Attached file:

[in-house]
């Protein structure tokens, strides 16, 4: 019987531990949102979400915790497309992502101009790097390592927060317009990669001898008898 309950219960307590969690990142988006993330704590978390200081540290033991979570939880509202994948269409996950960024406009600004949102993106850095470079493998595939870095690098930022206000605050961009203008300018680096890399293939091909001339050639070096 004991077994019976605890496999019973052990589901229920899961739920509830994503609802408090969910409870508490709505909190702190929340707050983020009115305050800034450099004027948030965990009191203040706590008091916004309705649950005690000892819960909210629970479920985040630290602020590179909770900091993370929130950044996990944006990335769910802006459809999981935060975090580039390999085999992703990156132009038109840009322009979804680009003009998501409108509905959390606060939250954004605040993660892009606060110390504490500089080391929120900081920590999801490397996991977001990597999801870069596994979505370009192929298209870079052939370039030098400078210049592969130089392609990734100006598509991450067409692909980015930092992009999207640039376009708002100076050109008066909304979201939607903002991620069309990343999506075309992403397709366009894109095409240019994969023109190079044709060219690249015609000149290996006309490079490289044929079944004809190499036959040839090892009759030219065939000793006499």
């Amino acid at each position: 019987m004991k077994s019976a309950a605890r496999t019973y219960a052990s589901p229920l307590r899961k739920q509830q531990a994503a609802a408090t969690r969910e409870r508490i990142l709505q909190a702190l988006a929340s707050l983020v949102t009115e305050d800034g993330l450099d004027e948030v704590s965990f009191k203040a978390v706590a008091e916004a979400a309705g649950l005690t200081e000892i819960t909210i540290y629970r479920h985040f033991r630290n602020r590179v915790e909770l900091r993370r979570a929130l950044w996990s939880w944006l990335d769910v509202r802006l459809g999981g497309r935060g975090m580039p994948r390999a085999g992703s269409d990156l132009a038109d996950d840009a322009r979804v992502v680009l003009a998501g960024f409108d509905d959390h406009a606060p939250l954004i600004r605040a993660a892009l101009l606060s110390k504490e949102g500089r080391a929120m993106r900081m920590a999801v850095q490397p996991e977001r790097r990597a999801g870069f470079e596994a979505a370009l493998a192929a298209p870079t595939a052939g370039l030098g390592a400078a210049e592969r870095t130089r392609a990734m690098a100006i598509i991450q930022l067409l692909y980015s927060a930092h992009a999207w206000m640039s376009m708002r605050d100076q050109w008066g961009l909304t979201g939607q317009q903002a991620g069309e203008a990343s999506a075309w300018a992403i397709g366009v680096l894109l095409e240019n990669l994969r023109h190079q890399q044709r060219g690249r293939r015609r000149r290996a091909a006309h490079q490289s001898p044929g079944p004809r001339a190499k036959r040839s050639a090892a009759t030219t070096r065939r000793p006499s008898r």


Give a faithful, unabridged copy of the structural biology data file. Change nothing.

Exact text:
[in-house]
């Protein structure tokens, strides 16, 4: 019987531990949102979400915790497309992502101009790097390592927060317009990669001898008898 309950219960307590969690990142988006993330704590978390200081540290033991979570939880509202994948269409996950960024406009600004949102993106850095470079493998595939870095690098930022206000605050961009203008300018680096890399293939091909001339050639070096 004991077994019976605890496999019973052990589901229920899961739920509830994503609802408090969910409870508490709505909190702190929340707050983020009115305050800034450099004027948030965990009191203040706590008091916004309705649950005690000892819960909210629970479920985040630290602020590179909770900091993370929130950044996990944006990335769910802006459809999981935060975090580039390999085999992703990156132009038109840009322009979804680009003009998501409108509905959390606060939250954004605040993660892009606060110390504490500089080391929120900081920590999801490397996991977001990597999801870069596994979505370009192929298209870079052939370039030098400078210049592969130089392609990734100006598509991450067409692909980015930092992009999207640039376009708002100076050109008066909304979201939607903002991620069309990343999506075309992403397709366009894109095409240019994969023109190079044709060219690249015609000149290996006309490079490289044929079944004809190499036959040839090892009759030219065939000793006499």
């Amino acid at each position: 019987m004991k077994s019976a309950a605890r496999t019973y219960a052990s589901p229920l307590r899961k739920q509830q531990a994503a609802a408090t969690r969910e409870r508490i990142l709505q909190a702190l988006a929340s707050l983020v949102t009115e305050d800034g993330l450099d004027e948030v704590s965990f009191k203040a978390v706590a008091e916004a979400a309705g649950l005690t200081e000892i819960t909210i540290y629970r479920h985040f033991r630290n602020r590179v915790e909770l900091r993370r979570a929130l950044w996990s939880w944006l990335d769910v509202r802006l459809g999981g497309r935060g975090m580039p994948r390999a085999g992703s269409d990156l132009a038109d996950d840009a322009r979804v992502v680009l003009a998501g960024f409108d509905d959390h406009a606060p939250l954004i600004r605040a993660a892009l101009l606060s110390k504490e949102g500089r080391a929120m993106r900081m920590a999801v850095q490397p996991e977001r790097r990597a999801g870069f470079e596994a979505a370009l493998a192929a298209p870079t595939a052939g370039l030098g390592a400078a210049e592969r870095t130089r392609a990734m690098a100006i598509i991450q930022l067409l692909y980015s927060a930092h992009a999207w206000m640039s376009m708002r605050d100076q050109w008066g961009l909304t979201g939607q317009q903002a991620g069309e203008a990343s999506a075309w300018a992403i397709g366009v680096l894109l095409e240019n990669l994969r023109h190079q890399q044709r060219g690249r293939r015609r000149r290996a091909a006309h490079q490289s001898p044929g079944p004809r001339a190499k036959r040839s050639a090892a009759t030219t070096r065939r000793p006499s008898r």